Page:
- Born 1909 Salt Lake City, Utah
- Baptized as a child; Aaronic Priesthood as a youth; Melchizedek Priesthood as a young man
- Married Nada Rich; six children
- President of North British Mission 1960
- Assistant to the Twelve 1962-1976
- President of International Mission 1973
- First Quorum of Seventy 1976-1980
- Named Emeritus General Authority 1980
- Died 2000 Holladay, Utah
Bernard Park Brockbank, Stake President, Mission
President, and Assistant to the Quorum of the Twelve Apostles was born
May 24, 1909 in Salt Lake City, Utah to Taylor P. Brockbank and Sarah Henrietta
He was married to Nada Rich by whom he fathered six
children. After her death in 1967 he married Frances Morgan.
Elder Brockbank was a building contractor by trade,
well respected and successful in his chosen field.
In 1958 he was called as the Stake President of the
Holladay Stake, succeeding President G. Carlos Smith. He served only two
years before being called as Mission President to the newly formed North
British Mission. In February 1973 he was called as Mission President to
the International Mission a mission serving those not served by other missions
and international transients such crewmen of ships..
Elder Brockbank joined the ranks of the General Authorities
October 6, 1962 when he was named an Assistant to the Council of the Twelve
Apostles. He served as an Assistant until October 1, 1976 when the position
of Assistant was ended and he was called to the First Quorum of the
Seventy. On October 4, 1980 he was named Emeritus General Authority.
The following is Elder Brockbanks obituary from
the Salt Lake Tribune:
HOLLADAY, UTAH -- Elder Bernard P. Brockbank, emertius
General Authority since 1980, died Wednesday, October 11th at his home
in Holladay, Utah, ending 38 years as a General Authority of the LDS Church.
Elder Brockbank was best known for his missionary work, presiding over
and growing the North British Mission until it was split into 3 missions
in just two years. For the past 20 years, Elder Brockbank served
as an emeritus General Authority. He was 91.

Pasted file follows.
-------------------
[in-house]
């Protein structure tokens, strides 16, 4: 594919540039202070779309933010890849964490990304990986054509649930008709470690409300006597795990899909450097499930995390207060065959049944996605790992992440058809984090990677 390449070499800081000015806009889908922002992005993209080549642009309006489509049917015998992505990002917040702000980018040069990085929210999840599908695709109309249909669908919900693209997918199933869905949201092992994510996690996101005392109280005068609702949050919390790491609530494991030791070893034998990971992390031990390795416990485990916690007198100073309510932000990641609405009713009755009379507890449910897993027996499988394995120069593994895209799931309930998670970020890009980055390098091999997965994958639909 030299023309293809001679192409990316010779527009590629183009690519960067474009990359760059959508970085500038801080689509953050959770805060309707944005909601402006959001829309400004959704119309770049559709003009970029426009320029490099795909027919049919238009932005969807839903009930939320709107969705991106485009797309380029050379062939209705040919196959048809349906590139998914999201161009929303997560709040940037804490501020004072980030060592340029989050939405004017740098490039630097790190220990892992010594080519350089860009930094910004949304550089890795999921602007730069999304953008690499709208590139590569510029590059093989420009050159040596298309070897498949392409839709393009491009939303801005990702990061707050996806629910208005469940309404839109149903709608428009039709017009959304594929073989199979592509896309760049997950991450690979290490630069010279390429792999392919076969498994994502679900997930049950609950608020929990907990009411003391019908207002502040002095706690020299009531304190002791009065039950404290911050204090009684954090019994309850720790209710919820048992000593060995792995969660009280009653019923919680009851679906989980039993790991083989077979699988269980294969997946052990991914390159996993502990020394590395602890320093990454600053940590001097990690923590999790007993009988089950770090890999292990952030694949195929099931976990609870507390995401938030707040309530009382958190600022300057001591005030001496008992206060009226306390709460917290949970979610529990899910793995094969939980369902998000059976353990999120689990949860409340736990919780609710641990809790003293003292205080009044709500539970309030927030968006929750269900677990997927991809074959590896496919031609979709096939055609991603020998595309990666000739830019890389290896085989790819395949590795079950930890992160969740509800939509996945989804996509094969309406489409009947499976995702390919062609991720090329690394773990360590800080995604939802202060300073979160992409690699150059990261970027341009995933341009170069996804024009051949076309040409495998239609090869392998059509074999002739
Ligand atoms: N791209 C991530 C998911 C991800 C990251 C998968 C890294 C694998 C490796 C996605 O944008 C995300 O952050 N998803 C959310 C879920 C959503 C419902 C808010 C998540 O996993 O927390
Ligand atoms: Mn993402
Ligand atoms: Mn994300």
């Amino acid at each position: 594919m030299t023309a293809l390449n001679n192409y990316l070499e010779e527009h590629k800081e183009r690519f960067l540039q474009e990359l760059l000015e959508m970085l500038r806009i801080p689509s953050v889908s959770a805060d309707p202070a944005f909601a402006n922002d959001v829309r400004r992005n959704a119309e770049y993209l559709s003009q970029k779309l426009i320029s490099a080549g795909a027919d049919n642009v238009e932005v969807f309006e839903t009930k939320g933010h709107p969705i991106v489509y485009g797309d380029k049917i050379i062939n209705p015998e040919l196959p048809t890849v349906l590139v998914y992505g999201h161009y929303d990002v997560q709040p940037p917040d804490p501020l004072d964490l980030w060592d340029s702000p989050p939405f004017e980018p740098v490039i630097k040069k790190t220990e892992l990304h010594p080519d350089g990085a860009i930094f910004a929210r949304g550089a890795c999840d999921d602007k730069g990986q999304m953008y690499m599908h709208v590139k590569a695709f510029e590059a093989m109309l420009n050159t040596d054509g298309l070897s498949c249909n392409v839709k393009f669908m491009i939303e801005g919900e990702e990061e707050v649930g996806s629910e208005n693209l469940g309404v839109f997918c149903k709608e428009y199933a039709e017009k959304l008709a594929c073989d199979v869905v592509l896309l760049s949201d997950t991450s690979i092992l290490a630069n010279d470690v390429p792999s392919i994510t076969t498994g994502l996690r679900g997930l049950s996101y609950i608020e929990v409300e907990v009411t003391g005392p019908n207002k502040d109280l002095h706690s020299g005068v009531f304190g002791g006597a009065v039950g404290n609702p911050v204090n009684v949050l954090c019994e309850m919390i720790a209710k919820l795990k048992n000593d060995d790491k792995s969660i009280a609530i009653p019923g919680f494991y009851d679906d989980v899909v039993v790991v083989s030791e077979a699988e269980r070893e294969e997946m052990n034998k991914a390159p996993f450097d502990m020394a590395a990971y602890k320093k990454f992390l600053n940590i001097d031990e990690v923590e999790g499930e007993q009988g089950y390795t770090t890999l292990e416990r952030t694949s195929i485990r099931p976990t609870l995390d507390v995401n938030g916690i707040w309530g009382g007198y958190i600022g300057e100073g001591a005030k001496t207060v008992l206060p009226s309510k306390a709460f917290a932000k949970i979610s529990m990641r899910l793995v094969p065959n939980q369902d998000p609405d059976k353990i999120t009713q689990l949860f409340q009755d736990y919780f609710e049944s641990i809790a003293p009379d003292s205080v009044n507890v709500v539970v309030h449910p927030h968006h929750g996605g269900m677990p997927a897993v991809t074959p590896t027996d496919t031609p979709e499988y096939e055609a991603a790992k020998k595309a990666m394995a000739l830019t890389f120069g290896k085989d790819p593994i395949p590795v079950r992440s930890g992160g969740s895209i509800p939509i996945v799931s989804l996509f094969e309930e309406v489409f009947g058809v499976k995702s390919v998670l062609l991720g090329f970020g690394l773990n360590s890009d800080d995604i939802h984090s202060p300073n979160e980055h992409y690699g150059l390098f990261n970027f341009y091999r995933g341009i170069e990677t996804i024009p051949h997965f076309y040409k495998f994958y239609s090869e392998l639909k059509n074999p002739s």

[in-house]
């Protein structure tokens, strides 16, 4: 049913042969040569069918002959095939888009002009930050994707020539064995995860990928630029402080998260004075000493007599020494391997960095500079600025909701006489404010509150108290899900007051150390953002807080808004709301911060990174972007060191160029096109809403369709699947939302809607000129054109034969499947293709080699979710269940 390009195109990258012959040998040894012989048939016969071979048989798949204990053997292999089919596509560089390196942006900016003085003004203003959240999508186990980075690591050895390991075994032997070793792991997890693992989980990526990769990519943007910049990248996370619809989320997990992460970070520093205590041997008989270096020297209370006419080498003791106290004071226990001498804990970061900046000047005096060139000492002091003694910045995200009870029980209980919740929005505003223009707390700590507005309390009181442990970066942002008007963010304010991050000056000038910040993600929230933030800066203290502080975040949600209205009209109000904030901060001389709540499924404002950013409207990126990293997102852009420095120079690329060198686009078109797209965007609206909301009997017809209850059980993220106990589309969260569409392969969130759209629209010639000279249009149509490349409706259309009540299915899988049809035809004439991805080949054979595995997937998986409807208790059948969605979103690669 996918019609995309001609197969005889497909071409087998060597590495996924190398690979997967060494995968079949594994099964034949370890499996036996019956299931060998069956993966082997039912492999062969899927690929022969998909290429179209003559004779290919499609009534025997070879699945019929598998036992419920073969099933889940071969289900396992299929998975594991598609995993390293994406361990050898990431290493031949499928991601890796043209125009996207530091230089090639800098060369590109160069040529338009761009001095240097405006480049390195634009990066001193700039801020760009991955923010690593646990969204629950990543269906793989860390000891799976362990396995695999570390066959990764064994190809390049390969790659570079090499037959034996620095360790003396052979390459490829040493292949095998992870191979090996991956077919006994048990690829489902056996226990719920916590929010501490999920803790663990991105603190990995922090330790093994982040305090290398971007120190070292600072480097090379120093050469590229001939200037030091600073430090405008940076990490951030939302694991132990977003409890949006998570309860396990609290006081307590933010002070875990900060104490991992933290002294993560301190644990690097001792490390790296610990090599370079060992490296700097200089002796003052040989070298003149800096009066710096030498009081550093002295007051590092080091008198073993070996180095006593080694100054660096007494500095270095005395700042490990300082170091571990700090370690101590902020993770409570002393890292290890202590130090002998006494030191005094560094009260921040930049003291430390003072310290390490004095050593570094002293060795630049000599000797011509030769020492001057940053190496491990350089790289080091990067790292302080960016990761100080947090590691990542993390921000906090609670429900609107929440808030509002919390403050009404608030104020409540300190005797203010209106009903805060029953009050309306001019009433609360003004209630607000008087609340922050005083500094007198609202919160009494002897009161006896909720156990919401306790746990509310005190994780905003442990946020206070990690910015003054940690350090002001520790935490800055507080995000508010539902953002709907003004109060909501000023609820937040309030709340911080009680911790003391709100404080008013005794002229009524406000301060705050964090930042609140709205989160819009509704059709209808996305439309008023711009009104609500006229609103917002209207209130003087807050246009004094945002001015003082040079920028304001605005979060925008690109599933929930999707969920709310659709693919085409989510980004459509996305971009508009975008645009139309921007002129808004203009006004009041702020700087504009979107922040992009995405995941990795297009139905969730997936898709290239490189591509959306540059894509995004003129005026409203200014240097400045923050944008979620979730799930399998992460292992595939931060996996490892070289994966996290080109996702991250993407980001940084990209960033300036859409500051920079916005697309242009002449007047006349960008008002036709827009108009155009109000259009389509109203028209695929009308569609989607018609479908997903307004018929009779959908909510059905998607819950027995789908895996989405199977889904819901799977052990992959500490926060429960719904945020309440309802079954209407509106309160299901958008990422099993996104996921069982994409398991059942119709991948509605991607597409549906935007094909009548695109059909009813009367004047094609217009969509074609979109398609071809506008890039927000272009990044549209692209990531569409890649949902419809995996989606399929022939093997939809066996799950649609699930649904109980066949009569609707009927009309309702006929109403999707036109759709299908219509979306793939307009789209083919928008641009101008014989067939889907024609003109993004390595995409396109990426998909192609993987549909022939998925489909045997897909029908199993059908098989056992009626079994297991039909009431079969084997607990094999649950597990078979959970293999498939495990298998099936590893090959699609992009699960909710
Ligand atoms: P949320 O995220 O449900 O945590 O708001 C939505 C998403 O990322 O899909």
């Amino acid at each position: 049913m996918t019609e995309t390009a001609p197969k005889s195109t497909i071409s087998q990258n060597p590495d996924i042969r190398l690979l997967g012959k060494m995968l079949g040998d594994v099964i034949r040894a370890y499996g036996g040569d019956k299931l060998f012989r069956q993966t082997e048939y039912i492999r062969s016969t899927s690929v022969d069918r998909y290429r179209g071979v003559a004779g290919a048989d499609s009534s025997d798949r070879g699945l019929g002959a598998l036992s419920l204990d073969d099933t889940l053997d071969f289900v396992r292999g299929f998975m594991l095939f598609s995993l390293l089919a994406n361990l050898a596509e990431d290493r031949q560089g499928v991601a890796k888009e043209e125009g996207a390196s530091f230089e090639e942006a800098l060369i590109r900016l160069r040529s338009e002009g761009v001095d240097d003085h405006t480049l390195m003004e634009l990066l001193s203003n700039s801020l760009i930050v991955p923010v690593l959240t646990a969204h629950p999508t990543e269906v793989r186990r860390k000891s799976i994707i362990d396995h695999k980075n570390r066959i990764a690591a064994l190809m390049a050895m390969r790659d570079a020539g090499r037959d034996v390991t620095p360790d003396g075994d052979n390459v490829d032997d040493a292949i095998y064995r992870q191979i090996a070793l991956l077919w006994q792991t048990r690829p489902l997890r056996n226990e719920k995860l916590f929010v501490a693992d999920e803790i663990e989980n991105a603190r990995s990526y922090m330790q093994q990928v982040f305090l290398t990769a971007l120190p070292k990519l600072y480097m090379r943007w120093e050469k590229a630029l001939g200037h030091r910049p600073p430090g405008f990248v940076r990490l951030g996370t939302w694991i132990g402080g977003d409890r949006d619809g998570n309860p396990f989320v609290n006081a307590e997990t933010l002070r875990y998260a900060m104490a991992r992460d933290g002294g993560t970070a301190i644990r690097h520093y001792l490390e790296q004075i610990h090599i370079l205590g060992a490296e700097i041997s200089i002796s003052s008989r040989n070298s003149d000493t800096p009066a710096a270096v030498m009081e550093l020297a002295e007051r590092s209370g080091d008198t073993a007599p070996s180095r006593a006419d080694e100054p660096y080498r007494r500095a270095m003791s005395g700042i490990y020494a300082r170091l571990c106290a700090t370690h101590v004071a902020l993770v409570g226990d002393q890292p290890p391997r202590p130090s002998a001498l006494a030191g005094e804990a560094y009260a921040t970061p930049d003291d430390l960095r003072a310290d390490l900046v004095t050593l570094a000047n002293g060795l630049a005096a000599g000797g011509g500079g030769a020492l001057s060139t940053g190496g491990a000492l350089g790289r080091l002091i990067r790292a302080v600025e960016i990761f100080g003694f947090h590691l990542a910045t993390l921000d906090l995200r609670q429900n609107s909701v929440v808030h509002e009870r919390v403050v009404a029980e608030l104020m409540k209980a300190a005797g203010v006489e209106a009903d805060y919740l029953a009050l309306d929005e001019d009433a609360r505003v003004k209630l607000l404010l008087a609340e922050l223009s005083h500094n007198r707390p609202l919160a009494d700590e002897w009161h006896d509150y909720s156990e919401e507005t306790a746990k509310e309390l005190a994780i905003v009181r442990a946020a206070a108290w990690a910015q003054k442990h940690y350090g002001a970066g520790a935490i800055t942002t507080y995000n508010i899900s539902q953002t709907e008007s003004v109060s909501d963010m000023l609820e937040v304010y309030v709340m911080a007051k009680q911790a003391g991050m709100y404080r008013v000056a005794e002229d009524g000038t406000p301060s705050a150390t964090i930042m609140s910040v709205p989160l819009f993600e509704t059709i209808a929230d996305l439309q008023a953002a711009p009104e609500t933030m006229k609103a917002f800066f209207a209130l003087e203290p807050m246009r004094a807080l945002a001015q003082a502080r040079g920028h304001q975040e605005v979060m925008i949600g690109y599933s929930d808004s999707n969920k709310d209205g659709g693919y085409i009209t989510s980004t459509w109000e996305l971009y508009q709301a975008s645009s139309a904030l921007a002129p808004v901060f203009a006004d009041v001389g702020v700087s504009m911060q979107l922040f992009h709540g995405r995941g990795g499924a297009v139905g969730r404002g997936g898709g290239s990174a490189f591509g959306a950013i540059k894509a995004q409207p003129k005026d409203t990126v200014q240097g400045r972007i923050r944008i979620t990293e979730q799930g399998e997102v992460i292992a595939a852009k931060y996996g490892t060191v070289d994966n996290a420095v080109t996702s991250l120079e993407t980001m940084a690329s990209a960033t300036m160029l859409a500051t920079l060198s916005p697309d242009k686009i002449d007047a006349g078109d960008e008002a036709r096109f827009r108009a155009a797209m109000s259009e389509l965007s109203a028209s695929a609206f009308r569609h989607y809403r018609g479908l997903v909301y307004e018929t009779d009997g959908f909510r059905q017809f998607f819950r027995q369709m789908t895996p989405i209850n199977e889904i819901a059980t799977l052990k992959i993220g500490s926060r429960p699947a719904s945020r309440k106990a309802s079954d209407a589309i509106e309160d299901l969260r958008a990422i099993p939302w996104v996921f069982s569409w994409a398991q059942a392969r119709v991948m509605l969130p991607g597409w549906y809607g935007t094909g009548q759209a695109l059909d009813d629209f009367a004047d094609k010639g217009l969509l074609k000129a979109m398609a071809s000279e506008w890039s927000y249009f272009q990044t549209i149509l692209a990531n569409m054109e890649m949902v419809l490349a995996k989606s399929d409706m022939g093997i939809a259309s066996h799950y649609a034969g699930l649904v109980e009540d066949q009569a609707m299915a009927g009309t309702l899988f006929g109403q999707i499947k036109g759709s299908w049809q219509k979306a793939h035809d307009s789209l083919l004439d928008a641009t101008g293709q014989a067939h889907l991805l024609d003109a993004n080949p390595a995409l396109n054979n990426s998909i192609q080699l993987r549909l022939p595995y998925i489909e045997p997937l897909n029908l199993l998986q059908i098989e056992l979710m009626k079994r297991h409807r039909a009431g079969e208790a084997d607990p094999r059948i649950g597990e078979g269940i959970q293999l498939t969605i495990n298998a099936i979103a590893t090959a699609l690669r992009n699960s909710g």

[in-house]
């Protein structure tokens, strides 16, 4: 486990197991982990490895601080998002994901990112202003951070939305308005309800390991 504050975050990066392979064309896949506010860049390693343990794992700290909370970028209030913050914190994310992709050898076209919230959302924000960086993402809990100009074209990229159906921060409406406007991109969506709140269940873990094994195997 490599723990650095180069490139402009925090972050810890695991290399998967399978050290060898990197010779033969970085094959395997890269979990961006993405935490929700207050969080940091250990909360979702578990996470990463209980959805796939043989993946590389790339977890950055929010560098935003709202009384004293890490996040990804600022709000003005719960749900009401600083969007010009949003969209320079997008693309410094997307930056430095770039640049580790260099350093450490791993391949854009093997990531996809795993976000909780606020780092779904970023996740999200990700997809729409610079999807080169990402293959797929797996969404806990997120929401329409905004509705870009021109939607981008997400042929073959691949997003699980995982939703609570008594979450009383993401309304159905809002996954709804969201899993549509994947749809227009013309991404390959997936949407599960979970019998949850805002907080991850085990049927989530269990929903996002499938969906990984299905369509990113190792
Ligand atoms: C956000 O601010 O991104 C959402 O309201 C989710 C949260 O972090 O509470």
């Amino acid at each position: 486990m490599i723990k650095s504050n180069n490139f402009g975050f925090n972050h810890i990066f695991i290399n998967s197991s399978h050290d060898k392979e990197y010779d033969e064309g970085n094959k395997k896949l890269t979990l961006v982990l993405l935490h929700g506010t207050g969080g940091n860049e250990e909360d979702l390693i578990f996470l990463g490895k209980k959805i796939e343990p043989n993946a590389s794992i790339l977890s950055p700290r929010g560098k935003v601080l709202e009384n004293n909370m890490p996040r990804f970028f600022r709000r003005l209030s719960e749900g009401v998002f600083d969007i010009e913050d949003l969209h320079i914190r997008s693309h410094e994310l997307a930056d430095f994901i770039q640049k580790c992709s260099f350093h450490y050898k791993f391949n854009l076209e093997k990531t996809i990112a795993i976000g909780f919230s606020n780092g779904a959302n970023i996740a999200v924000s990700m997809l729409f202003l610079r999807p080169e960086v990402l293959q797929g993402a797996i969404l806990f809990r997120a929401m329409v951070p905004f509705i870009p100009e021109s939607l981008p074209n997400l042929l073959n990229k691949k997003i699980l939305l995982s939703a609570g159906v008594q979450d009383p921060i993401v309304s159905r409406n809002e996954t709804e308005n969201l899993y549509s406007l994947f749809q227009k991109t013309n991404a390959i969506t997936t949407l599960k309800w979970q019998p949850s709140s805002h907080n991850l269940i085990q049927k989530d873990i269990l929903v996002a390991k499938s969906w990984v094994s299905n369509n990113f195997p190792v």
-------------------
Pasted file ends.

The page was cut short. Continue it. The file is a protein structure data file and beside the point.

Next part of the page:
Born May 24, 1909, Bernard Park Brockbank graduated
from Granite High School and attended Utah State University, George Washington
University and the University of Utah before entering the real estate business,
becoming a broker, builder and developer. In 1960, LDS Church President
O. McKay called him to preside over the North British Mission. Under
his leadership the mission grew so fast that the Scottish and Irish missions
were split off from it, Elder Brockbank presiding over the Scottish Mission.
In 1962, while he was still serving over the Scottish Mission, Elder Brockbank
was called as an Assistant to the Quorum of the Twelve.
His service as an Assistant to the Quorum of the
Twelve was also mission-related, as Elder Brockbank served as Managing
Director of a succession of Mormon fair pavilions, starting with the groundbreaking
Mormon Pavilion at the 1964-1965 New York World's Fair. That pavilion saw
more than 6 million visitors, three times the number of LDS Church members
at the time. It set the pattern for a succession of pavilions, all managed
by Elder Brockbank, including the 1968 Hemisphere in San Antonio, Texas,
the 1974 "Man and His World" in Montreal, Canada, and the Expo '70 in Osaka,
Japan. Many of the elements from those pavilions populated LDS visitors
centers and missionary exhibits for years later.
Elder Brockbank also served as the first president
of the LDS Church's International Mission for seven years. The International
mission covered those areas of the world not covered by the regular missions
of the Church, a function now handled by the Area Presidencies of the Church.
Professionally, Elder Brockbank was honored for his
contribution to Real Estate and to the community. He was a member and officer
of the Utah Home Builders Association and the Salt Lake Board of Realtors.
He was also named "Man of the Year in Education" in 1975 by Phi Delta Kappa's
University of Utah chapter for his donation of 307 acres of land to the
2005 Church Almanac, p. 79
Encyclopedia of Mormonism, Vol.4, Appendix 1